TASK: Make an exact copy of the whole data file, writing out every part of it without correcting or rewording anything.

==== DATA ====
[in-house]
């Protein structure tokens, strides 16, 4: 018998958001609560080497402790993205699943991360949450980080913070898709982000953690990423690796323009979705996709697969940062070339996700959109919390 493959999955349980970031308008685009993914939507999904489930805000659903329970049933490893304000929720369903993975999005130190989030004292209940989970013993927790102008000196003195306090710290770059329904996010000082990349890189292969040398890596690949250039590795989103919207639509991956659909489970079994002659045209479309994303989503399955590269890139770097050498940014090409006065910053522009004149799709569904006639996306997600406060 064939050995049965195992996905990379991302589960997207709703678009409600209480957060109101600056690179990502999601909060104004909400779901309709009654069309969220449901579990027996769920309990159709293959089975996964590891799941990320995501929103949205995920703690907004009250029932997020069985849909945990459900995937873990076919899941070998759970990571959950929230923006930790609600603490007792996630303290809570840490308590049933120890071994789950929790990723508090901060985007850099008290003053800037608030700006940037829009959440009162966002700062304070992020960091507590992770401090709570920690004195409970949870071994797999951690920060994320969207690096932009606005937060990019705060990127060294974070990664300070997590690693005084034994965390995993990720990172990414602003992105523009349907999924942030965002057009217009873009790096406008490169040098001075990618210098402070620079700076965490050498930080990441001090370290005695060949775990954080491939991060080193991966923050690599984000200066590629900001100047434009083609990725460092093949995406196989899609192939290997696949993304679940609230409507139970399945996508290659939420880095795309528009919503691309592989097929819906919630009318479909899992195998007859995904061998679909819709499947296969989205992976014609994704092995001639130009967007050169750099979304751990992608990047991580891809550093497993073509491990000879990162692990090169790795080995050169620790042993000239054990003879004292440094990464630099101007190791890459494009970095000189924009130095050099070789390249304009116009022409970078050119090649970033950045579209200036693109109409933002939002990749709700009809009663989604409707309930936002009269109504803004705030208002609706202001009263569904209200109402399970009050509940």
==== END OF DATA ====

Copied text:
[in-house]
């Protein structure tokens, strides 16, 4: 018998958001609560080497402790993205699943991360949450980080913070898709982000953690990423690796323009979705996709697969940062070339996700959109919390 493959999955349980970031308008685009993914939507999904489930805000659903329970049933490893304000929720369903993975999005130190989030004292209940989970013993927790102008000196003195306090710290770059329904996010000082990349890189292969040398890596690949250039590795989103919207639509991956659909489970079994002659045209479309994303989503399955590269890139770097050498940014090409006065910053522009004149799709569904006639996306997600406060 064939050995049965195992996905990379991302589960997207709703678009409600209480957060109101600056690179990502999601909060104004909400779901309709009654069309969220449901579990027996769920309990159709293959089975996964590891799941990320995501929103949205995920703690907004009250029932997020069985849909945990459900995937873990076919899941070998759970990571959950929230923006930790609600603490007792996630303290809570840490308590049933120890071994789950929790990723508090901060985007850099008290003053800037608030700006940037829009959440009162966002700062304070992020960091507590992770401090709570920690004195409970949870071994797999951690920060994320969207690096932009606005937060990019705060990127060294974070990664300070997590690693005084034994965390995993990720990172990414602003992105523009349907999924942030965002057009217009873009790096406008490169040098001075990618210098402070620079700076965490050498930080990441001090370290005695060949775990954080491939991060080193991966923050690599984000200066590629900001100047434009083609990725460092093949995406196989899609192939290997696949993304679940609230409507139970399945996508290659939420880095795309528009919503691309592989097929819906919630009318479909899992195998007859995904061998679909819709499947296969989205992976014609994704092995001639130009967007050169750099979304751990992608990047991580891809550093497993073509491990000879990162692990090169790795080995050169620790042993000239054990003879004292440094990464630099101007190791890459494009970095000189924009130095050099070789390249304009116009022409970078050119090649970033950045579209200036693109109409933002939002990749709700009809009663989604409707309930936002009269109504803004705030208002609706202001009263569904209200109402399970009050509940």